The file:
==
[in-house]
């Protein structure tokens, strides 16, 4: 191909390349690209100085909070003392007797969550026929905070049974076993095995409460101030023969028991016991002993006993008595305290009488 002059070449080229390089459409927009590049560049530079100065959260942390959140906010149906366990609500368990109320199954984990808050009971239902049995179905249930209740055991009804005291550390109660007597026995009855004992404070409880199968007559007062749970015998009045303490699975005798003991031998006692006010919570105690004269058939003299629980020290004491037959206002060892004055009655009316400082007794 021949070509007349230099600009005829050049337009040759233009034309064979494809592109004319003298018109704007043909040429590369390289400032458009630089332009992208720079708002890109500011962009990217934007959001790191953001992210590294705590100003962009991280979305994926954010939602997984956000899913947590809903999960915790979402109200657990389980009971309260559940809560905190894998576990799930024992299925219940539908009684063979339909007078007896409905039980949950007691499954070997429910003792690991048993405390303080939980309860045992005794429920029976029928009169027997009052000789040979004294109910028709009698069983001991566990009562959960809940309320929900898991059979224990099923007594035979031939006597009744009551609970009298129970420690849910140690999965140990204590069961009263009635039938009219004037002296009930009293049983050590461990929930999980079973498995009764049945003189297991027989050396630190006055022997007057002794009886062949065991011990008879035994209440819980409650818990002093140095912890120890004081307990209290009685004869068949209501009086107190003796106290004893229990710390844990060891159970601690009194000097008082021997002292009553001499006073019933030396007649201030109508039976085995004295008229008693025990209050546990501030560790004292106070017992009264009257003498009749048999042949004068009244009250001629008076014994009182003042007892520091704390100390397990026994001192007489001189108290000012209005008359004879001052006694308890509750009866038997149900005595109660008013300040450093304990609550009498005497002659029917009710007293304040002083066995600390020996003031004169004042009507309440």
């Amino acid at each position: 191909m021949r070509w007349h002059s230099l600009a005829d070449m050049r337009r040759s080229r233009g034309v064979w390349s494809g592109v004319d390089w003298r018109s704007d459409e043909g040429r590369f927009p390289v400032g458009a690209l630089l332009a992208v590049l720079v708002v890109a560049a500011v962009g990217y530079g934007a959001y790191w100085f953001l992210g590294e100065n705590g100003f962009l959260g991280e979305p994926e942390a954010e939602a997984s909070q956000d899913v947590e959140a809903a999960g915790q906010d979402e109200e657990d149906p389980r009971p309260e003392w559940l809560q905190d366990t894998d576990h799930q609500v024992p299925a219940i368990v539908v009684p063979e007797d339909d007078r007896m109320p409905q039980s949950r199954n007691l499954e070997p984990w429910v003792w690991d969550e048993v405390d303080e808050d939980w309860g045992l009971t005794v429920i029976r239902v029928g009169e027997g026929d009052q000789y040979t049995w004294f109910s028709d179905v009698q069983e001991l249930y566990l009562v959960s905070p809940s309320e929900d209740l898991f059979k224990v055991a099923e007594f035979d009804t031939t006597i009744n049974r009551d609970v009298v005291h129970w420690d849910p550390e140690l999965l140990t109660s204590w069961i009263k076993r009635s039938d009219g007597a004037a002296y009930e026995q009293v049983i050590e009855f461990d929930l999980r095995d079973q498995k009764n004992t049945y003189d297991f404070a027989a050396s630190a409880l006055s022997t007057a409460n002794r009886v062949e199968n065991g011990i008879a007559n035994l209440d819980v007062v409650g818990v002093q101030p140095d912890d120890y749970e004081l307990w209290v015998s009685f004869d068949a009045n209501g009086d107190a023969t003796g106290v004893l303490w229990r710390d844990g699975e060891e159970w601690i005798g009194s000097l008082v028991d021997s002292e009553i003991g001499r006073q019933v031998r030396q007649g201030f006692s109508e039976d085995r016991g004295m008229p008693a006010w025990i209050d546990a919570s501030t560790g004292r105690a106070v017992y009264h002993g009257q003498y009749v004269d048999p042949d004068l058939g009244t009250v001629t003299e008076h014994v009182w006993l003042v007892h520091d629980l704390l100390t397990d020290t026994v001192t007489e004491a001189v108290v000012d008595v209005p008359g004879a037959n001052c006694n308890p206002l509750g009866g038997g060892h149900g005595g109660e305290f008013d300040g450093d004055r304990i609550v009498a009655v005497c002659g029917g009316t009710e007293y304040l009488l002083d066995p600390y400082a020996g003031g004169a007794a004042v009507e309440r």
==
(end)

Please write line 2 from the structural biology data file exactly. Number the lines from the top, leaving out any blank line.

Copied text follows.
């Protein structure tokens, strides 16, 4: 191909390349690209100085909070003392007797969550026929905070049974076993095995409460101030023969028991016991002993006993008595305290009488 002059070449080229390089459409927009590049560049530079100065959260942390959140906010149906366990609500368990109320199954984990808050009971239902049995179905249930209740055991009804005291550390109660007597026995009855004992404070409880199968007559007062749970015998009045303490699975005798003991031998006692006010919570105690004269058939003299629980020290004491037959206002060892004055009655009316400082007794 021949070509007349230099600009005829050049337009040759233009034309064979494809592109004319003298018109704007043909040429590369390289400032458009630089332009992208720079708002890109500011962009990217934007959001790191953001992210590294705590100003962009991280979305994926954010939602997984956000899913947590809903999960915790979402109200657990389980009971309260559940809560905190894998576990799930024992299925219940539908009684063979339909007078007896409905039980949950007691499954070997429910003792690991048993405390303080939980309860045992005794429920029976029928009169027997009052000789040979004294109910028709009698069983001991566990009562959960809940309320929900898991059979224990099923007594035979031939006597009744009551609970009298129970420690849910140690999965140990204590069961009263009635039938009219004037002296009930009293049983050590461990929930999980079973498995009764049945003189297991027989050396630190006055022997007057002794009886062949065991011990008879035994209440819980409650818990002093140095912890120890004081307990209290009685004869068949209501009086107190003796106290004893229990710390844990060891159970601690009194000097008082021997002292009553001499006073019933030396007649201030109508039976085995004295008229008693025990209050546990501030560790004292106070017992009264009257003498009749048999042949004068009244009250001629008076014994009182003042007892520091704390100390397990026994001192007489001189108290000012209005008359004879001052006694308890509750009866038997149900005595109660008013300040450093304990609550009498005497002659029917009710007293304040002083066995600390020996003031004169004042009507309440």